It’s a camera, a media player, a game console ... and then a phone – Apple got (and probably still gets) the camera right, pushing resolution and capabilities of the camera. It never hurt the iPhone that for the longest time it could not take pictures in the dark. The form factor also makes for a great display for consuming video and playing games… basic phone functions taking a back seat. But that was the key secret about the iPhone – it is / was so much more than a mobile phone.

Innovation & Convenience are a powerful combo – The final gamble that Apple and Jobs took was that while being very innovative in the first half of the iPhone’s life – it needed a convenience factor, effectively creating the walled garden. And for the most of it, users have been happy. But it is easier to be happy when your smartphone is the object of envy with your friends and colleagues, then when it lacks behind in regards of what we think today are critical capabilities (e.g. speech). To some iPhone users the walled garden looks now less than a garden, but a closed encampment, if not worse. But creating the stickiness will keep iPhone users on the platform longer. Longer than e.g. Blackberry had the luxury to keep users because of e.g. media stickiness. 
Holger Mueller Apple Constellation Research iPhone SmartPhone
10 years of iPhones (from here)

Concerns for the next 10 years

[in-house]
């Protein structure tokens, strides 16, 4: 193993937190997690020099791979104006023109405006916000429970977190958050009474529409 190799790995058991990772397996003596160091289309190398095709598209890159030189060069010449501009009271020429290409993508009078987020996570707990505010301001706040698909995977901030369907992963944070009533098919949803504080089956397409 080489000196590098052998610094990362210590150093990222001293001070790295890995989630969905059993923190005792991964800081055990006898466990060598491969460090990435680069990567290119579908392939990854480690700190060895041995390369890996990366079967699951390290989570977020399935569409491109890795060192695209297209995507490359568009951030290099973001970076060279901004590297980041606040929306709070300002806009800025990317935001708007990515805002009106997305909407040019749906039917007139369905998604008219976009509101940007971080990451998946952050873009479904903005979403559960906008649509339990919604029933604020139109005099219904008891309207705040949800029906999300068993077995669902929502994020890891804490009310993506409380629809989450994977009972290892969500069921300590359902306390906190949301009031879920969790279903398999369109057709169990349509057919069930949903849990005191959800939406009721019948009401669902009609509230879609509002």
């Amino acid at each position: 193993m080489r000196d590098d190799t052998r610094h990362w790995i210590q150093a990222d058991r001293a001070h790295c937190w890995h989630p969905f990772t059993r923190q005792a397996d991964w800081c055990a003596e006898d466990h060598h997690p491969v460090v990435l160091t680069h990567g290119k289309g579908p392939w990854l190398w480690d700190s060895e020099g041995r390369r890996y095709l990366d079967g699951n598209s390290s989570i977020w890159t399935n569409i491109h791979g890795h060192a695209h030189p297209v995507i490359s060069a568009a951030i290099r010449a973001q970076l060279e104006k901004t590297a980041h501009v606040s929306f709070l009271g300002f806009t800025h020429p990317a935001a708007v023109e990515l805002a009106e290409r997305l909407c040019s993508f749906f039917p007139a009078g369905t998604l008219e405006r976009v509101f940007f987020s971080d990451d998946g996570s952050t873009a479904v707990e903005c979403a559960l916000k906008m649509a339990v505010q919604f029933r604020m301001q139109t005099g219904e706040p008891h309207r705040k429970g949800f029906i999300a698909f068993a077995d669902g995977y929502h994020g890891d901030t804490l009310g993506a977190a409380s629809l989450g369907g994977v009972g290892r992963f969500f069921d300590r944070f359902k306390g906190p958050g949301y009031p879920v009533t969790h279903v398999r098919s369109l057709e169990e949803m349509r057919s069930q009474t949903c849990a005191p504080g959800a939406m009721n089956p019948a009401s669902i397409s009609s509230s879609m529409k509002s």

Here is what worries me for the next decade of the iPhone, looking at what the parent (Apple) can or cannot do for the next 10 years.

Voice is the new UI – As much as Jobs / Apple got it right that users will take a keyboard free phone, as much they missed the trend to voice. And to a certain point it is tragic – as Apple lead the space of voice recognition with Siri. But then Siri lost out to pretty much all other players, lacking extensibility (released last) and most importantly, neural network power to understand users. Probably closes related to the next worry.

The parent has no cloud – It is possible that Apple will go down in the history books as the most profitable, most cash rich firm that missed the all transforming trend of cloud infrastructure. It equals to a parent in real life that severely limits the further development of the child at age 10. Reckless abandonment comes to mind. Buying cloud capacity (as we learnt this year) from AWS and GCP is not a solution. But a modern, efficient cloud infrastructure is needed to run several modern services efficiently – e.g. voice recognition, AI etc.